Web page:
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The first suggestions are to get rid of the shock collar and the prong collar. That could well be why she is leash aggressive, she associates the leash with the pain. There is no need for these tools in training.

I suggest the next thing is to look into resource guarding. The growling at the cat, the peanut butter toys and growling at you when you put your hand near her food, indicates she is concerned that it might be taken or eaten. That’s a normal instinct, animals are hard wired not to share food as their survival could depend on it, but your first step needs to be making her feel more secure around food so this doesn’t drift into guarding behaviours with other things. So put her food down and leave her alone - not you, not the cat, nobody. The food is hers and she needs to be able to eat it in peace.

We have an information thread here on resource guarding that you will find helpful, and I strongly recommend the book ‘Mine!‘ by Jean Donaldson.


I will let others take over with the dog / cat relationship, I don’t have a cat AND I do have a terrier, so I’m not well placed to advise - @LMMB? Again though, there is information here -


Regarding pulling, all animals have an instinct to pull against restraints, but a prong collar is not the answer. Good leash manners need training, not tools and especially not aversive tools. We have some great resources here -


For chasing vehicles, my suggestion would be to get her focus on you. It may be that chasing things is more fun, so you need to be yet more fun than that; or it may be teenage sillies but either way, teaching her to focus on you will help a lot. So, on the basis that engaging with you is the foundation to all the training you will do with her (you can’t even begin to train if your dog isn’t engaged with you and her attention isn’t on you) I recommend you start rewarding all engagement with you. If she looks at you, mark that with a sound like ‘yes’ or ’good girl’ or a clicker if you use one, and reward. That starts reinforcing your position as the source of all good things. And should result in her checking in with you more. Then, start working on a ‘watch me’ that you can use to get her focus when she is tempted to chase things. Start by holding a treat near your eyes. When your dog looks at the treat, and by extension, you; mark with your sound marker and reward with the treat. Then, move on to holding your hand near your eyes and a treat in your other hand. When your dog looks at your face, mark and reward from your other hand. From there, move on to pointing to your face and rewarding the look, then you can start putting a verbal cue to it, like ‘watch me’ or whatever else you choose. Do all the training somewhere without distractions like in your home.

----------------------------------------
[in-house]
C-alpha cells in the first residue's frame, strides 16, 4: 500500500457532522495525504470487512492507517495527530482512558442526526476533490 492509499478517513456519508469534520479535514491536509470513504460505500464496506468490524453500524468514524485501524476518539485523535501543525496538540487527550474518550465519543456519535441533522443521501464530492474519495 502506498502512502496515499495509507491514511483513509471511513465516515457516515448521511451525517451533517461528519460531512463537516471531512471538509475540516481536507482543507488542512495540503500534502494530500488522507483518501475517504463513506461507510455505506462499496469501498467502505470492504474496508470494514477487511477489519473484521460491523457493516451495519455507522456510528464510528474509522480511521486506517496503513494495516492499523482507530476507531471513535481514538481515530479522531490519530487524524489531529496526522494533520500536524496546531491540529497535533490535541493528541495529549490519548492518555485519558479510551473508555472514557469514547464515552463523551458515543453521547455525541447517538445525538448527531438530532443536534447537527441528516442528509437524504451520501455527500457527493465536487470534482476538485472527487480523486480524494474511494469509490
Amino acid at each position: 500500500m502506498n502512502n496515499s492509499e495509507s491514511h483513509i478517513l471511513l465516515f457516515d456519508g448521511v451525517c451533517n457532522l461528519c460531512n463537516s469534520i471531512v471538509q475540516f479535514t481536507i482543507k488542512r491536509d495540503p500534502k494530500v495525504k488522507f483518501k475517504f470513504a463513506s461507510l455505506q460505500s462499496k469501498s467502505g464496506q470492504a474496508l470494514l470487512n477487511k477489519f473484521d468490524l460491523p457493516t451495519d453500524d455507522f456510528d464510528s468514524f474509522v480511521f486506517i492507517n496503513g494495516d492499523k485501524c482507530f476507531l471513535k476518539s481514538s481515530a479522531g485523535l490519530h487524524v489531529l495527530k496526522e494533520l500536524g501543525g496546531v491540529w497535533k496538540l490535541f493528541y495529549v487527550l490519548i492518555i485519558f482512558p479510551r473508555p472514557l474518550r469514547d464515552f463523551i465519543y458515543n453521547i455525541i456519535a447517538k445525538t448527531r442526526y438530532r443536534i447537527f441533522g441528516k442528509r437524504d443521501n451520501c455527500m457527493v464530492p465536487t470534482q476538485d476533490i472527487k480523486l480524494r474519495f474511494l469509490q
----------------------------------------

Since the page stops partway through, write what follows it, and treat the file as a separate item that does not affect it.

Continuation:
When this is reliable you can start using it outside when your dog would like to chase, this will change her focus to you instead. You would probably find it easier when the vehicles etc are at a distance and work up to doing it with them closer.
 
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